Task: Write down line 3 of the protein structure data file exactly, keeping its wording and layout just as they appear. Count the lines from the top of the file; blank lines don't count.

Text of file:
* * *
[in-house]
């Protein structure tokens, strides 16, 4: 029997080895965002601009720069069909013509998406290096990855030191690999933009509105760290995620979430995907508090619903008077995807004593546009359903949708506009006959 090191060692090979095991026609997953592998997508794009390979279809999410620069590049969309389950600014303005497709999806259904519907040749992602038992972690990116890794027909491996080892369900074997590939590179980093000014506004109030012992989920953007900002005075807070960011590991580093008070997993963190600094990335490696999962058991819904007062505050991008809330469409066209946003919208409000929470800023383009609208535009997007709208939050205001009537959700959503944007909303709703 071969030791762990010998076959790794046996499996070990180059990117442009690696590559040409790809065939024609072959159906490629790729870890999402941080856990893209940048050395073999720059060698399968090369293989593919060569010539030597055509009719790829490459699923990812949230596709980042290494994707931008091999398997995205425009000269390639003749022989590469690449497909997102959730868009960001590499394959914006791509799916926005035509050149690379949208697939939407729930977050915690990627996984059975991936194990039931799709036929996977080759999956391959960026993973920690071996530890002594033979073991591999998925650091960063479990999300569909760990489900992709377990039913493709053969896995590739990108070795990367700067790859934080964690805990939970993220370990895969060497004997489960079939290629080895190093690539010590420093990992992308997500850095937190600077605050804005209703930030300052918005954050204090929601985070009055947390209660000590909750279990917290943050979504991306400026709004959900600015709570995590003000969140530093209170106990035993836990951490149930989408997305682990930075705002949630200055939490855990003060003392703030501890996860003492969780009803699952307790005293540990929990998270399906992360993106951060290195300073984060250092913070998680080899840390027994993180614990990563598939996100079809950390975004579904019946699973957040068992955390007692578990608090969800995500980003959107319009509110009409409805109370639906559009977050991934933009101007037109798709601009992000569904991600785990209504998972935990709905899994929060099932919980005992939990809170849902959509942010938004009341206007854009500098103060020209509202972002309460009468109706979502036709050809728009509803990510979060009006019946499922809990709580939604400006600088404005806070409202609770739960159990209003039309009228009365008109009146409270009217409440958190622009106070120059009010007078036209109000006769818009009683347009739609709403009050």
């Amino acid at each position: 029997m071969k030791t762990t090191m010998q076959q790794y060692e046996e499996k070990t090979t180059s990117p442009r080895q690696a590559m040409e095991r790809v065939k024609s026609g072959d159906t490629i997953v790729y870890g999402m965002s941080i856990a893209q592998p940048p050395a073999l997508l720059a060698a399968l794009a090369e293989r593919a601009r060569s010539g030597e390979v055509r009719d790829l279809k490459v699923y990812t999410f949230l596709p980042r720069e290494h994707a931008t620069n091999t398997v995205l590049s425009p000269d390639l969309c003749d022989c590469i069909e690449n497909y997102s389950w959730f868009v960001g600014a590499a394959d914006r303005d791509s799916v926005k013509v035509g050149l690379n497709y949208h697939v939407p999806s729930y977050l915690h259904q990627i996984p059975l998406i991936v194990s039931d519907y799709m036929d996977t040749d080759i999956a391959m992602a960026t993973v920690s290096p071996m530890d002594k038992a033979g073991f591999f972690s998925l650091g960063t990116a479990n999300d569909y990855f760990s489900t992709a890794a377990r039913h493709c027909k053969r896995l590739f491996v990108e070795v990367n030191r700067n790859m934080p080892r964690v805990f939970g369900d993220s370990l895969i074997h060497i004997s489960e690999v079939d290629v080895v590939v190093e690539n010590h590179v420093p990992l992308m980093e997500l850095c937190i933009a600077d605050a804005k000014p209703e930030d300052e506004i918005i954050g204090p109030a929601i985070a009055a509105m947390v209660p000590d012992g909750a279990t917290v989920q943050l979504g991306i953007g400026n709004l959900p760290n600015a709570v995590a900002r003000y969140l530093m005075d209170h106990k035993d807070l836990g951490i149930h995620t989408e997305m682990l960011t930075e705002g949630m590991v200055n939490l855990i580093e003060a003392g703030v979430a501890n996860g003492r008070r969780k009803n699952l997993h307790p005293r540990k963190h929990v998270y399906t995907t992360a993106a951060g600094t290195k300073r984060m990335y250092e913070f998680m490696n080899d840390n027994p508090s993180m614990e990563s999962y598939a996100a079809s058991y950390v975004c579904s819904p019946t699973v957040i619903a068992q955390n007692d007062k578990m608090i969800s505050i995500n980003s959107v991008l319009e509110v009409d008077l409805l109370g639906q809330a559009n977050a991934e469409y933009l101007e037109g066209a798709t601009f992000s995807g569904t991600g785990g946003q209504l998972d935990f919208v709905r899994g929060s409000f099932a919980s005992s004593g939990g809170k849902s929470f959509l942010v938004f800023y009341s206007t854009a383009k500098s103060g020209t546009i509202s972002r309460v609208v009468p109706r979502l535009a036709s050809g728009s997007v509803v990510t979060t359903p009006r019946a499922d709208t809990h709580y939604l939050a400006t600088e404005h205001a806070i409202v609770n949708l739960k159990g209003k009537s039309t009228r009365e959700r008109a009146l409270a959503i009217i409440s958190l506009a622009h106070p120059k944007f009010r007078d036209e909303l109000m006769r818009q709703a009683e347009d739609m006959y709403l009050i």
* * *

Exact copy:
């Amino acid at each position: 029997m071969k030791t762990t090191m010998q076959q790794y060692e046996e499996k070990t090979t180059s990117p442009r080895q690696a590559m040409e095991r790809v065939k024609s026609g072959d159906t490629i997953v790729y870890g999402m965002s941080i856990a893209q592998p940048p050395a073999l997508l720059a060698a399968l794009a090369e293989r593919a601009r060569s010539g030597e390979v055509r009719d790829l279809k490459v699923y990812t999410f949230l596709p980042r720069e290494h994707a931008t620069n091999t398997v995205l590049s425009p000269d390639l969309c003749d022989c590469i069909e690449n497909y997102s389950w959730f868009v960001g600014a590499a394959d914006r303005d791509s799916v926005k013509v035509g050149l690379n497709y949208h697939v939407p999806s729930y977050l915690h259904q990627i996984p059975l998406i991936v194990s039931d519907y799709m036929d996977t040749d080759i999956a391959m992602a960026t993973v920690s290096p071996m530890d002594k038992a033979g073991f591999f972690s998925l650091g960063t990116a479990n999300d569909y990855f760990s489900t992709a890794a377990r039913h493709c027909k053969r896995l590739f491996v990108e070795v990367n030191r700067n790859m934080p080892r964690v805990f939970g369900d993220s370990l895969i074997h060497i004997s489960e690999v079939d290629v080895v590939v190093e690539n010590h590179v420093p990992l992308m980093e997500l850095c937190i933009a600077d605050a804005k000014p209703e930030d300052e506004i918005i954050g204090p109030a929601i985070a009055a509105m947390v209660p000590d012992g909750a279990t917290v989920q943050l979504g991306i953007g400026n709004l959900p760290n600015a709570v995590a900002r003000y969140l530093m005075d209170h106990k035993d807070l836990g951490i149930h995620t989408e997305m682990l960011t930075e705002g949630m590991v200055n939490l855990i580093e003060a003392g703030v979430a501890n996860g003492r008070r969780k009803n699952l997993h307790p005293r540990k963190h929990v998270y399906t995907t992360a993106a951060g600094t290195k300073r984060m990335y250092e913070f998680m490696n080899d840390n027994p508090s993180m614990e990563s999962y598939a996100a079809s058991y950390v975004c579904s819904p019946t699973v957040i619903a068992q955390n007692d007062k578990m608090i969800s505050i995500n980003s959107v991008l319009e509110v009409d008077l409805l109370g639906q809330a559009n977050a991934e469409y933009l101007e037109g066209a798709t601009f992000s995807g569904t991600g785990g946003q209504l998972d935990f919208v709905r899994g929060s409000f099932a919980s005992s004593g939990g809170k849902s929470f959509l942010v938004f800023y009341s206007t854009a383009k500098s103060g020209t546009i509202s972002r309460v609208v009468p109706r979502l535009a036709s050809g728009s997007v509803v990510t979060t359903p009006r019946a499922d709208t809990h709580y939604l939050a400006t600088e404005h205001a806070i409202v609770n949708l739960k159990g209003k009537s039309t009228r009365e959700r008109a009146l409270a959503i009217i409440s958190l506009a622009h106070p120059k944007f009010r007078d036209e909303l109000m006769r818009q709703a009683e347009d739609m006959y709403l009050i």